The background to the Odyssey
European literature springs into existence with two great poems, the Iliad and the Odyssey, traditionally ascribed to the same poet. That, at least, is the way the Greeks thought of their own literary history, and the Romans adopted that view and transmitted it to the rest of the world. In reality, of course, such a story is impossible: works of massive scale and great sophistication do not come out of nothing, and there was a long history behind the Homeric epics. That history was dark to the Greeks, and we are obliged to use conjecture for much of it. The effort is worth making, because its results help to make many things about the poems intelligible.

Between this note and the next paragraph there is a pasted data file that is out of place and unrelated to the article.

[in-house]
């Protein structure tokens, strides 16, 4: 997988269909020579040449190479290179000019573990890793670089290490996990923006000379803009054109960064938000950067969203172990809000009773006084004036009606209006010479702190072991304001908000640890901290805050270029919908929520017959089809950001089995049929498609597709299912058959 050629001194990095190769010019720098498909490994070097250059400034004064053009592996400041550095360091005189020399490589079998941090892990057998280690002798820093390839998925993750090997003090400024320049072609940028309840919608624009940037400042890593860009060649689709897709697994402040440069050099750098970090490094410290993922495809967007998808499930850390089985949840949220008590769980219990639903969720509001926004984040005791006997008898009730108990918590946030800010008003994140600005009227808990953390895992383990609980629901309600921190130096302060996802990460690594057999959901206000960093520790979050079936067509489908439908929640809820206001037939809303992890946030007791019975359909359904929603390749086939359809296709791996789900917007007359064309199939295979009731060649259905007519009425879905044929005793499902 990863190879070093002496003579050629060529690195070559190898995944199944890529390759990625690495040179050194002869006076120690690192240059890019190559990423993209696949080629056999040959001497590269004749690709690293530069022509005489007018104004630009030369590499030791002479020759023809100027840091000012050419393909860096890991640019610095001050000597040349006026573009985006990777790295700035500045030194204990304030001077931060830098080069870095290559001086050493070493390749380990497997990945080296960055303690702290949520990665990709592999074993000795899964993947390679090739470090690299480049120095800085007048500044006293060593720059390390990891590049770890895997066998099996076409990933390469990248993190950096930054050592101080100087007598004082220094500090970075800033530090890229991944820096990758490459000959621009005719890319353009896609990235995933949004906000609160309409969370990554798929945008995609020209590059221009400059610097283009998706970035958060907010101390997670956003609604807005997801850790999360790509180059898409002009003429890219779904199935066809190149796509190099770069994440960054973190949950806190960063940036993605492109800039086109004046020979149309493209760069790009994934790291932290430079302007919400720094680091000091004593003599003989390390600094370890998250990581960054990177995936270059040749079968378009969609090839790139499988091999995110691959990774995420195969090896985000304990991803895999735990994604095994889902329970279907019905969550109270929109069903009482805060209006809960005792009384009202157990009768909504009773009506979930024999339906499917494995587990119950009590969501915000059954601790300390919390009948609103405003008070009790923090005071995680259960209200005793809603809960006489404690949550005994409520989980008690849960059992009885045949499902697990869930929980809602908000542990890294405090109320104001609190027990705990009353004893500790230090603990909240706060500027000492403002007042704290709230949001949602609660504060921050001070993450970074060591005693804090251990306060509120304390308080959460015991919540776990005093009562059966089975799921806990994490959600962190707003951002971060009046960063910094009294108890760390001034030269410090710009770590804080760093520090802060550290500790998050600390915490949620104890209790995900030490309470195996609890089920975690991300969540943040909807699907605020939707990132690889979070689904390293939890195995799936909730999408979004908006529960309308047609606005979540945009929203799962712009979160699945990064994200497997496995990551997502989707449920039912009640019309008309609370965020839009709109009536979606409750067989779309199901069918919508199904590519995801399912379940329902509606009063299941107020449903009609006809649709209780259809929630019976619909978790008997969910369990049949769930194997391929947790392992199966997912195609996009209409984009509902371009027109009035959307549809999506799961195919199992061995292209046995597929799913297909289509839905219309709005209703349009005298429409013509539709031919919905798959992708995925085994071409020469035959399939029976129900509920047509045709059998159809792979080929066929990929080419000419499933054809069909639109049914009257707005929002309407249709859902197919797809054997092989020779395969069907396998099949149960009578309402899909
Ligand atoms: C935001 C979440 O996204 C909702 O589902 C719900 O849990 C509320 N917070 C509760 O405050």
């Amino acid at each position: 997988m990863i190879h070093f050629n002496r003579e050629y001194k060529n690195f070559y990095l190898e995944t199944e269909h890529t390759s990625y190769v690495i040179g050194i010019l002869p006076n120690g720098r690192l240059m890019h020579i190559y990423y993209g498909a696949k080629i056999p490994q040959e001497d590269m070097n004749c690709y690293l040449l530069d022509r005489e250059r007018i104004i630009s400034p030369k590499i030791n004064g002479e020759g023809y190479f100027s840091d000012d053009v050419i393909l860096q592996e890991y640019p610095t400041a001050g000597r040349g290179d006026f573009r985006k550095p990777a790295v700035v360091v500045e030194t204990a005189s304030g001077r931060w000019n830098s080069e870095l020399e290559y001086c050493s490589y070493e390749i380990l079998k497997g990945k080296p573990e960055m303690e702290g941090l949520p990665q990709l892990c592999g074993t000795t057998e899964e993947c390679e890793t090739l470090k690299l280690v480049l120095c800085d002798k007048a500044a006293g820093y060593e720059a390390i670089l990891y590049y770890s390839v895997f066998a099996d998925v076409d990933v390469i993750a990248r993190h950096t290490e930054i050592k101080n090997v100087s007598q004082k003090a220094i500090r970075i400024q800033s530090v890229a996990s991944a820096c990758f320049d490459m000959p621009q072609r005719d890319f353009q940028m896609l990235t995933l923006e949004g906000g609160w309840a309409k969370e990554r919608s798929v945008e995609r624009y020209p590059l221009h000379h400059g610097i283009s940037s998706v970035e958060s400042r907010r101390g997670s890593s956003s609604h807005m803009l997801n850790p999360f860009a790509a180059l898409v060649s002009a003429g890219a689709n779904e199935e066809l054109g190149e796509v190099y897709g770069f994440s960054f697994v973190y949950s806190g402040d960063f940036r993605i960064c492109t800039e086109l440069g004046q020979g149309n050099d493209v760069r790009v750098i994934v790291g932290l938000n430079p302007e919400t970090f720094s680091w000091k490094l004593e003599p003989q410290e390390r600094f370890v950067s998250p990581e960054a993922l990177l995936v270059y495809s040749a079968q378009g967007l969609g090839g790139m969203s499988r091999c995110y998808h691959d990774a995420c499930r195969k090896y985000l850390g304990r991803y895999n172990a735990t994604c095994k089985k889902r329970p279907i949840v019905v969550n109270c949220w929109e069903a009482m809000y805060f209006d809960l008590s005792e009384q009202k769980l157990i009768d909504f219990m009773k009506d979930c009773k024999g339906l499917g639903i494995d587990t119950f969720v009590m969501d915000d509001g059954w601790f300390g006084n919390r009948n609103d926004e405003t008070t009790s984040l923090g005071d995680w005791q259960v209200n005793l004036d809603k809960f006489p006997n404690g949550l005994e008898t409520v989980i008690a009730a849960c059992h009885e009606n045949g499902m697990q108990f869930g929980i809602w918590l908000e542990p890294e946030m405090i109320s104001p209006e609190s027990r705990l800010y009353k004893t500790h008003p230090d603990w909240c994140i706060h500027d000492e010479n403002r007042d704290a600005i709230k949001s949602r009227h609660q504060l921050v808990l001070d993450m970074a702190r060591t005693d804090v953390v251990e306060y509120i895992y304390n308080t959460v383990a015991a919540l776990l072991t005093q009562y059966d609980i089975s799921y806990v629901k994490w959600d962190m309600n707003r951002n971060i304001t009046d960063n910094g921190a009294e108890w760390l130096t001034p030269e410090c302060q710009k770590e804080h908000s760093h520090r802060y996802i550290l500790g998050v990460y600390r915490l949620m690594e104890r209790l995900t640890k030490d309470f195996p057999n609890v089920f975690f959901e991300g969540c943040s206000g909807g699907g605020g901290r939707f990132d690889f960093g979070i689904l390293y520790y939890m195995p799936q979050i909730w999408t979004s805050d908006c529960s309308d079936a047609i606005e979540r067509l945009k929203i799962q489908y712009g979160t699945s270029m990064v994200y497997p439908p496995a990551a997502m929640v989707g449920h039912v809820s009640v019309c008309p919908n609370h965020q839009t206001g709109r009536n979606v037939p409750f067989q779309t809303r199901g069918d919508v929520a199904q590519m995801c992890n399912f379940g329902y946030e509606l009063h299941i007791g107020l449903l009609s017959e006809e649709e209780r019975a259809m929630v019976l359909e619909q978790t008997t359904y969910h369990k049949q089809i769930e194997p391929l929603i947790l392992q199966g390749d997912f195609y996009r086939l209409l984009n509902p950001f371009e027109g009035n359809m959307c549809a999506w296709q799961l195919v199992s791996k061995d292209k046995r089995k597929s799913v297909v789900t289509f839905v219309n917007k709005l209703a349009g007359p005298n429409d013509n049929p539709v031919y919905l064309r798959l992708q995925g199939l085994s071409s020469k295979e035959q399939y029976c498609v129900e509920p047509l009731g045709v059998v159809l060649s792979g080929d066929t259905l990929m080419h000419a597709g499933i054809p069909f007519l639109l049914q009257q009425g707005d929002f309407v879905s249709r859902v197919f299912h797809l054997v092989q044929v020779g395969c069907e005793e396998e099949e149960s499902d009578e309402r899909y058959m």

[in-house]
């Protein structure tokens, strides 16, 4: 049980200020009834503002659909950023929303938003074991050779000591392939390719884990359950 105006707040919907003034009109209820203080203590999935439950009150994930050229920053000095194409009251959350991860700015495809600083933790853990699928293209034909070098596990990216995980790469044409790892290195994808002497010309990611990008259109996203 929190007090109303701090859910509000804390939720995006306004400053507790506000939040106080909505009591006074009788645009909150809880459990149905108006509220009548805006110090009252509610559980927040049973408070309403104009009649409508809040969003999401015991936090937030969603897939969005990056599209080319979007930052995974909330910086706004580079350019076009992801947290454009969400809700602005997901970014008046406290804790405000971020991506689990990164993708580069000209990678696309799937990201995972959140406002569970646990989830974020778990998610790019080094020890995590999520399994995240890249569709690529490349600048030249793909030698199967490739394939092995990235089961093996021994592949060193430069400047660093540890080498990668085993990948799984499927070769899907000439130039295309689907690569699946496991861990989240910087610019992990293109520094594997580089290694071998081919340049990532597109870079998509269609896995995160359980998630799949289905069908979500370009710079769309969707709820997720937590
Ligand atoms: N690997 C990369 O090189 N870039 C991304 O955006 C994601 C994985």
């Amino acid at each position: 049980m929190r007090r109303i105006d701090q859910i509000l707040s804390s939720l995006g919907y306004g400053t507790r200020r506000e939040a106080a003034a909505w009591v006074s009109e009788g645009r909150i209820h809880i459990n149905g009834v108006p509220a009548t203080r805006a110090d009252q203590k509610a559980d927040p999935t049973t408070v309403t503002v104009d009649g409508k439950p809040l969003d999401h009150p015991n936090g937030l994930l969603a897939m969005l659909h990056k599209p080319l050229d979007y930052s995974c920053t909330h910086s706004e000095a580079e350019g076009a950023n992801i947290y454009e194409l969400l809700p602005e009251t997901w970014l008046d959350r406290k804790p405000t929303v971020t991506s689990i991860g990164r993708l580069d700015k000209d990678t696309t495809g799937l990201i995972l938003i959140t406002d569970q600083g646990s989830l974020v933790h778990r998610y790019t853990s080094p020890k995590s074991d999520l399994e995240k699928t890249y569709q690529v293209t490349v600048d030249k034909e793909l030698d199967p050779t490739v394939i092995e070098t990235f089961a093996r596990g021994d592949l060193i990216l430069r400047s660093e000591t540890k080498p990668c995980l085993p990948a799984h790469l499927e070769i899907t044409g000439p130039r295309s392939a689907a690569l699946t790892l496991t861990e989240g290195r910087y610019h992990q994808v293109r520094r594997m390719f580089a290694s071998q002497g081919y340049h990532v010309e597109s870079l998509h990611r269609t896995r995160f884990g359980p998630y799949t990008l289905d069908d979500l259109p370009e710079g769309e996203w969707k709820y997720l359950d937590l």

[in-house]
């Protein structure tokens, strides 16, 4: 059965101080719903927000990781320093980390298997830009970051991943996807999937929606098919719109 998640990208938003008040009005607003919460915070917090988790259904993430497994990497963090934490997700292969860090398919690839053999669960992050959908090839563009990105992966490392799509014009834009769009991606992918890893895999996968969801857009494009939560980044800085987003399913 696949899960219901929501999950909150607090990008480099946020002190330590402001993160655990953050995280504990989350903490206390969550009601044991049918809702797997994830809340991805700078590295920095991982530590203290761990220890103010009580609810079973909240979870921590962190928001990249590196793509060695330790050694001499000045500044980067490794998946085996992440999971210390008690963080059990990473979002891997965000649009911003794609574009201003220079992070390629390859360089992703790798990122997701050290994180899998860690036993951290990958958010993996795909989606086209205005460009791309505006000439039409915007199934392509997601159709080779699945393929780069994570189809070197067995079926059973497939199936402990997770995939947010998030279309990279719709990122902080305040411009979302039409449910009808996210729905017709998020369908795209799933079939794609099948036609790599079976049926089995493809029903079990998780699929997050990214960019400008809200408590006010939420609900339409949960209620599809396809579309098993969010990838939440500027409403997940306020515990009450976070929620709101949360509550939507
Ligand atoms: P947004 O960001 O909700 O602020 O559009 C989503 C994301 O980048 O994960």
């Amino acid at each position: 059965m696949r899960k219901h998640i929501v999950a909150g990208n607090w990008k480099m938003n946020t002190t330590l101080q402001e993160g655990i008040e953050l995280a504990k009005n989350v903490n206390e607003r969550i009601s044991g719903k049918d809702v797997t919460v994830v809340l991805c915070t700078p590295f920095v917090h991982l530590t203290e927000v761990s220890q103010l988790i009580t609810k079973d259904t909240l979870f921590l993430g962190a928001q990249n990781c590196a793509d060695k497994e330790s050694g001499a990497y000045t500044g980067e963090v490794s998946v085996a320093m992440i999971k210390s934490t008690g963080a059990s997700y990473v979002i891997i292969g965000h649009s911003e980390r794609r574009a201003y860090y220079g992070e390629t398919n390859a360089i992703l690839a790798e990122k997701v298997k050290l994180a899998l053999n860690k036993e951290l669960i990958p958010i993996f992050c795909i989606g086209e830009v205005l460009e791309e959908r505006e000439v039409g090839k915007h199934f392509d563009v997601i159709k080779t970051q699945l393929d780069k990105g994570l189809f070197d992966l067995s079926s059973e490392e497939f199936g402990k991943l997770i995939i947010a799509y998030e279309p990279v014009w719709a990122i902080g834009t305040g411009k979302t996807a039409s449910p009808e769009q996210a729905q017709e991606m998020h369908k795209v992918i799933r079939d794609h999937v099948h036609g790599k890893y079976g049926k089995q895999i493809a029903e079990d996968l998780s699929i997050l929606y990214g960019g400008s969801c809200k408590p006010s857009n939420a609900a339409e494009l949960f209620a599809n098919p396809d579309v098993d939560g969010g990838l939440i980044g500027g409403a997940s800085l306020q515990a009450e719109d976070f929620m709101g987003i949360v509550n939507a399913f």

The ancestors of the Greeks entered the country from the north about 1900 B.C. They belonged to the great Indo-European family of peoples, which also includes, among others, the Germanic, Celtic, Latin and Iranian peoples, and the Aryans who in the same millennium invaded and conquered Northern India. They brought with them their language and their religion. They came from a nomadic existence on the great plains; the world which they entered was one of an old and settled culture, with palaces, frescoes, writing, luxury artefacts. There was trade and correspondence between the princes of the Aegean, the Minoans as we call them, and the kingdoms of the East: Asia Minor, Mesopotamia, Egypt. The incomers came face to face with new and impressive things.